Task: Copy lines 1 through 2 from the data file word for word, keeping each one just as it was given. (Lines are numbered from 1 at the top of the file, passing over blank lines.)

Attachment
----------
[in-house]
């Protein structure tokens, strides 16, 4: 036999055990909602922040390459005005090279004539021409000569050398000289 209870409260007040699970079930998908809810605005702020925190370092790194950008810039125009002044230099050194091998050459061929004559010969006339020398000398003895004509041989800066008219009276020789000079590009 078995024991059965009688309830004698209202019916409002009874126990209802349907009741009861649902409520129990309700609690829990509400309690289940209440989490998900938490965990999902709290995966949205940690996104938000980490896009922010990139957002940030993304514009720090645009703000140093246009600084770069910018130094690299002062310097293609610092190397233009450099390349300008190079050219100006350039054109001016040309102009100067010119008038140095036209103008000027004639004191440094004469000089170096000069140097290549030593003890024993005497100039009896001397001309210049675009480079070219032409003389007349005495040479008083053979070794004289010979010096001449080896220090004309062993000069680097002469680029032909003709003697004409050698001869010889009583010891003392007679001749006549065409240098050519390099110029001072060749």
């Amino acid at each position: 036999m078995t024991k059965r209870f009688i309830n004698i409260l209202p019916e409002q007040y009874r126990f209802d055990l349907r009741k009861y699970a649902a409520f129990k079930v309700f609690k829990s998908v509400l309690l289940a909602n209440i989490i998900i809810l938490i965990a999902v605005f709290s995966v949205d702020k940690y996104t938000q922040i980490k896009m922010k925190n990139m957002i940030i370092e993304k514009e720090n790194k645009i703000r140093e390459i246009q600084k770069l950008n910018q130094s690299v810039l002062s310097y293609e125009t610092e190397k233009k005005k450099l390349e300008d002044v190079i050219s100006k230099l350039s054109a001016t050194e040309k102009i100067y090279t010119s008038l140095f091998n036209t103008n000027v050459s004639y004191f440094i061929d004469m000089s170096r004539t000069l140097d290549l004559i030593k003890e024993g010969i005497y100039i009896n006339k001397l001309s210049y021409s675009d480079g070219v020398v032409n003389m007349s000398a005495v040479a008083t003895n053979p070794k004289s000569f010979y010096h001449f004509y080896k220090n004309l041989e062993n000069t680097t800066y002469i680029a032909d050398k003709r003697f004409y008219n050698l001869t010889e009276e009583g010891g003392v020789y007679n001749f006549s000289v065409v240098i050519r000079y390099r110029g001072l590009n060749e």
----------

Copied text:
[in-house]
């Protein structure tokens, strides 16, 4: 036999055990909602922040390459005005090279004539021409000569050398000289 209870409260007040699970079930998908809810605005702020925190370092790194950008810039125009002044230099050194091998050459061929004559010969006339020398000398003895004509041989800066008219009276020789000079590009 078995024991059965009688309830004698209202019916409002009874126990209802349907009741009861649902409520129990309700609690829990509400309690289940209440989490998900938490965990999902709290995966949205940690996104938000980490896009922010990139957002940030993304514009720090645009703000140093246009600084770069910018130094690299002062310097293609610092190397233009450099390349300008190079050219100006350039054109001016040309102009100067010119008038140095036209103008000027004639004191440094004469000089170096000069140097290549030593003890024993005497100039009896001397001309210049675009480079070219032409003389007349005495040479008083053979070794004289010979010096001449080896220090004309062993000069680097002469680029032909003709003697004409050698001869010889009583010891003392007679001749006549065409240098050519390099110029001072060749």